• I’m not such a banana-lover but hey this cake relly looks delicious! Beautifull picter too, but, most of all… would you tell me where you’ve got that faboulous cake-tin?? (I’ll soon be in paris, staying a month, so I’ll have plenty of time to do some food related shopping :-))

  • Debbie – Thanks for the security warnings. I’ll have to investigate about that teflon-coating thing.

    Bobbie – Muscovado is indeed a brown sugar, but not all sugar labelled as “brown sugar” in the US is Muscovado: “brown sugar” is often just refined white sugar with molasses added, but this one is 100% unrefined.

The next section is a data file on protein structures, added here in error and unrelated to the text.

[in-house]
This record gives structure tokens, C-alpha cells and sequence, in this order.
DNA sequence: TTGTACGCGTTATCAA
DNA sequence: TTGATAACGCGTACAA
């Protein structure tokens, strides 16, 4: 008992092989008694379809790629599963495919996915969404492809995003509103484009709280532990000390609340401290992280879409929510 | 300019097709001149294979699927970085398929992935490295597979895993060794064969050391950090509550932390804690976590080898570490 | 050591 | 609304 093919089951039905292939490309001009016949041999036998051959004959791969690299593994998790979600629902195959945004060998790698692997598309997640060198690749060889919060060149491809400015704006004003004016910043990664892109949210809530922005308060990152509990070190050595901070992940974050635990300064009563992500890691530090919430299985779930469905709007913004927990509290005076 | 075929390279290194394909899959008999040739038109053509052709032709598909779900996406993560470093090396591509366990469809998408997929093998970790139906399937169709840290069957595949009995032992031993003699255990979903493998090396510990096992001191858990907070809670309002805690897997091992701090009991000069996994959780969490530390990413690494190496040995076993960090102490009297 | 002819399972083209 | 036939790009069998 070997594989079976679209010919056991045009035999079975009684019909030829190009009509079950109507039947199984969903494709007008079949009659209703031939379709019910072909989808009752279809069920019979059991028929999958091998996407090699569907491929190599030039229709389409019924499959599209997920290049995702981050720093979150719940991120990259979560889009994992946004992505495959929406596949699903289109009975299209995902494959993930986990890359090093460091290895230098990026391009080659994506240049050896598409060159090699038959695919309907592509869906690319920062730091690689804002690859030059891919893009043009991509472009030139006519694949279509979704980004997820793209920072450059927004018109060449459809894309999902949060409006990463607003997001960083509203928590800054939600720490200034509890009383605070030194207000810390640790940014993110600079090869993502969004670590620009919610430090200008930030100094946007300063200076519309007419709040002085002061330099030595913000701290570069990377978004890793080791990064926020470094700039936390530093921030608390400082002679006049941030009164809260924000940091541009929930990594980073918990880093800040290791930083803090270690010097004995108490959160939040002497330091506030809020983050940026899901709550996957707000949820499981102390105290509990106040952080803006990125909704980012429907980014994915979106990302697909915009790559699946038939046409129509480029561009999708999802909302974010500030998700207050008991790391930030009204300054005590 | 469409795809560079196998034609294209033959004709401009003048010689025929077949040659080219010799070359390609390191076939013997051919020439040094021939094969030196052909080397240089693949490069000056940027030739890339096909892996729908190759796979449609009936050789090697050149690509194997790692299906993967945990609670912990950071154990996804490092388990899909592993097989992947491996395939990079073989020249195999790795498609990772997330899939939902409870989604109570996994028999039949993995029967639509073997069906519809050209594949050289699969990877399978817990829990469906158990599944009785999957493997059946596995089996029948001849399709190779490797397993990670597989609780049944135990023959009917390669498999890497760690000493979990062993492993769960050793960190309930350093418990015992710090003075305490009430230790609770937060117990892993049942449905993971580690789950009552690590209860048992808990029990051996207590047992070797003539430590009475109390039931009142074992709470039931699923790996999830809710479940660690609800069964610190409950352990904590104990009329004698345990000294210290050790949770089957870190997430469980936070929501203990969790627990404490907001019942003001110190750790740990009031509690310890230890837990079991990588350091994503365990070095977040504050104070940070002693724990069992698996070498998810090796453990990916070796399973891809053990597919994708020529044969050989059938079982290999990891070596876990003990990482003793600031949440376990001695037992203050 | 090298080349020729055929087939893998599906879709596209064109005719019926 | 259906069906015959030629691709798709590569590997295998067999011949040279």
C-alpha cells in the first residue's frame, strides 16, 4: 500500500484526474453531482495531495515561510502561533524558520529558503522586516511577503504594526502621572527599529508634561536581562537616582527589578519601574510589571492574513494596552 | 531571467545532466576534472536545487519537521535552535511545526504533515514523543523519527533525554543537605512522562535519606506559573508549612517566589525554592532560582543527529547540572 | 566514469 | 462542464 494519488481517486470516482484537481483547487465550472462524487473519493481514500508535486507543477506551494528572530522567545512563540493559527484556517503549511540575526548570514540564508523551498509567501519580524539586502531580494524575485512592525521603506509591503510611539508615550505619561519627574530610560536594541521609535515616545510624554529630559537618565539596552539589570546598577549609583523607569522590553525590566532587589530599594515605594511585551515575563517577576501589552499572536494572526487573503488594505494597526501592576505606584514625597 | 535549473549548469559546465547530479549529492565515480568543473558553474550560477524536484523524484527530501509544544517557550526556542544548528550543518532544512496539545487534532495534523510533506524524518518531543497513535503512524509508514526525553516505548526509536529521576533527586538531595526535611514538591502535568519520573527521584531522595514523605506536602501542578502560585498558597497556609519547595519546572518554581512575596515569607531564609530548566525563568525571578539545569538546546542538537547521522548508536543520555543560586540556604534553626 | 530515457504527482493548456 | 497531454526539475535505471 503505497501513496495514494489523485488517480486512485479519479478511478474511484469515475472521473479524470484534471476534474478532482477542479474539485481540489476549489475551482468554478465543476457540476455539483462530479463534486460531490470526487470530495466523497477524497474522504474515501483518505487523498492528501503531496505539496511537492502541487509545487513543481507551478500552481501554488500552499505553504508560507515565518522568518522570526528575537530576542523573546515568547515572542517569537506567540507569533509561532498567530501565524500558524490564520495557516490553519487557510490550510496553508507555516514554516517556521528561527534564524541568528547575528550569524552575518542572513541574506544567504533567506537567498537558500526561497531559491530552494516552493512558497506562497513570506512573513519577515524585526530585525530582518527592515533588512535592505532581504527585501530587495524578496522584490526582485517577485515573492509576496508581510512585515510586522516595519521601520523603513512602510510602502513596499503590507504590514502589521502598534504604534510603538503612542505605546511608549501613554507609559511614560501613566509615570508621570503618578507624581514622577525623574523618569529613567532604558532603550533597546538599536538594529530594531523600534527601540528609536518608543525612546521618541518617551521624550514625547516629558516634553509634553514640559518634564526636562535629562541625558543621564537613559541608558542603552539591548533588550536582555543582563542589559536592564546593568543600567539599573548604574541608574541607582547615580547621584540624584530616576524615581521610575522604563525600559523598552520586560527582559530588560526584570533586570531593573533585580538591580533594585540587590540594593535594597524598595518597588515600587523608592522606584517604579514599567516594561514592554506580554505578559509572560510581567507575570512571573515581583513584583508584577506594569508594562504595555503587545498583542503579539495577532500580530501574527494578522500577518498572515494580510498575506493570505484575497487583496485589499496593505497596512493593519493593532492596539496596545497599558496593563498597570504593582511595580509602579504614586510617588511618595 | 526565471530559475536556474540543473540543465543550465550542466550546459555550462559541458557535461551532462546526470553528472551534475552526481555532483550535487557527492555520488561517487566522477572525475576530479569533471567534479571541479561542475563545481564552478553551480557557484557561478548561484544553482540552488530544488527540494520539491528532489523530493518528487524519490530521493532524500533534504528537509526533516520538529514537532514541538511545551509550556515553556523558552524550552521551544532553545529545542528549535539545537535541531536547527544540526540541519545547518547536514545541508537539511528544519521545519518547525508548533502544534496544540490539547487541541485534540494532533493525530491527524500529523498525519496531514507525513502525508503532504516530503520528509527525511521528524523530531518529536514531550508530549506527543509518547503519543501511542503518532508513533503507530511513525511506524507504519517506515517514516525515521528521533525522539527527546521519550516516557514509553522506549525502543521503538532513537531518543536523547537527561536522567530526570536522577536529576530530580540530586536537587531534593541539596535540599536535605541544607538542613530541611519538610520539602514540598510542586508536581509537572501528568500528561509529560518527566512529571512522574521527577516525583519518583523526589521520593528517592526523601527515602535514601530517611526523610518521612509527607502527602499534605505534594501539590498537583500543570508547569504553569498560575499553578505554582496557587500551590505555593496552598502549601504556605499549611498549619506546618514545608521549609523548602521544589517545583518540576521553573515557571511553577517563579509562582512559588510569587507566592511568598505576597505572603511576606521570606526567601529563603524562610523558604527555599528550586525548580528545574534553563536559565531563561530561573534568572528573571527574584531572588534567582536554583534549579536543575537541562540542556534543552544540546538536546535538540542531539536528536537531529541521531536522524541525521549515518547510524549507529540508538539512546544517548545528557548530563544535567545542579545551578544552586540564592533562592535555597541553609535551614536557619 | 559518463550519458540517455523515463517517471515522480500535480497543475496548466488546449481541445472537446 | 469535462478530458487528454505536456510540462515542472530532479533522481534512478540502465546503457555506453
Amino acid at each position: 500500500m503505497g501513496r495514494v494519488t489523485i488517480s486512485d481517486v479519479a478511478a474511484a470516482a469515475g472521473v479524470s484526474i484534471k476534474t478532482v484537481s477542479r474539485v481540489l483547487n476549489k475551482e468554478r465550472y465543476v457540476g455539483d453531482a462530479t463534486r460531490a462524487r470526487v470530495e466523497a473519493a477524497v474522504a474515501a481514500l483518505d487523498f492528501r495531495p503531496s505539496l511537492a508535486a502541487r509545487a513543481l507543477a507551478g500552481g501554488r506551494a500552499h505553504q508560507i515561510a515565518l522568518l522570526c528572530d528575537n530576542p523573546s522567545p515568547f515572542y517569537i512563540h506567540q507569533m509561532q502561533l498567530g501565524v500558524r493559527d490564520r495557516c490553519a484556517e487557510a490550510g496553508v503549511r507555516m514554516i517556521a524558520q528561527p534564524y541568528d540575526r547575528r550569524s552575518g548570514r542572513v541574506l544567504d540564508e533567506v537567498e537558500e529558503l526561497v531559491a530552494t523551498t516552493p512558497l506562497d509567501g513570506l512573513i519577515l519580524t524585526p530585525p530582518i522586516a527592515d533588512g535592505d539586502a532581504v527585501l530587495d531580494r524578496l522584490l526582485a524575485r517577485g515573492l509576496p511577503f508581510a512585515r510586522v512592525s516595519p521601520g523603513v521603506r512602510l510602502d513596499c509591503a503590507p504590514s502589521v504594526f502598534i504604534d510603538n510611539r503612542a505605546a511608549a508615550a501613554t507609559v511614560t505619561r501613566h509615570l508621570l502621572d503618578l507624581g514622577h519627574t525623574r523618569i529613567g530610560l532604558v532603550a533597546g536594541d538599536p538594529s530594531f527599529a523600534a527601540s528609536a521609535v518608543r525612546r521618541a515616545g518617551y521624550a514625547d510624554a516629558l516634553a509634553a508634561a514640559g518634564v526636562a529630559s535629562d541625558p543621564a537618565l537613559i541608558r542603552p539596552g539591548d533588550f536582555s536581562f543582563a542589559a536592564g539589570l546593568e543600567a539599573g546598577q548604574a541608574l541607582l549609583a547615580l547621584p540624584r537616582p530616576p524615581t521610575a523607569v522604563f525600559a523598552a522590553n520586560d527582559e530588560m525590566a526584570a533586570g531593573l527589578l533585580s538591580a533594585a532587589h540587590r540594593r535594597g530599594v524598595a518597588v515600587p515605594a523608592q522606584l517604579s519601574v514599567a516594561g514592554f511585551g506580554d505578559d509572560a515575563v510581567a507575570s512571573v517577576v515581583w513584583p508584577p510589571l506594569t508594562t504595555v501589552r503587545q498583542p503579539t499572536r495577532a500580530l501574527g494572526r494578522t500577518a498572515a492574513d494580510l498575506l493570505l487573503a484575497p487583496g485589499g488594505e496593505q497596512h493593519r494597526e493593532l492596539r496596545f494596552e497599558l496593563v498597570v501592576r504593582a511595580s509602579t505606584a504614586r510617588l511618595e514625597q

Stephanie – Thanks for the freezing tip, I’ll keep it in mind.

    Sigrid – Alas, that cake tin was a hand-me-down from Maxence’s grandmother. But you can try your luck at brocantes and thrift shops!

  • Priscilla

    hi clotilde! i love your site, this is the first comment i’m leaving, though i’ve been reading for quite some time :) i want to make this for friends but one of them is allergic to nuts. i feel like leaving the nuts out would work, but then it might seem to lack something in terms of texture…any suggestions for a non-nut substitute for the pecans?

  • Priscilla – Is your friend allergic to all types of nut? If there is one that (s)he can eat, you can substitute it for the pecans. You could also replace them by chocolate chips or diced candied ginger, but banana bread is also very good without any sort of filling.

  • thanks for the banana size. 2-8 inch bananas should be about 1 cup worth, or 250-300gms as i normally would use in a batch. my usual recipe uses mashed ripe bananas. i should try yours one time soon! i can almost taste the flamed bananas.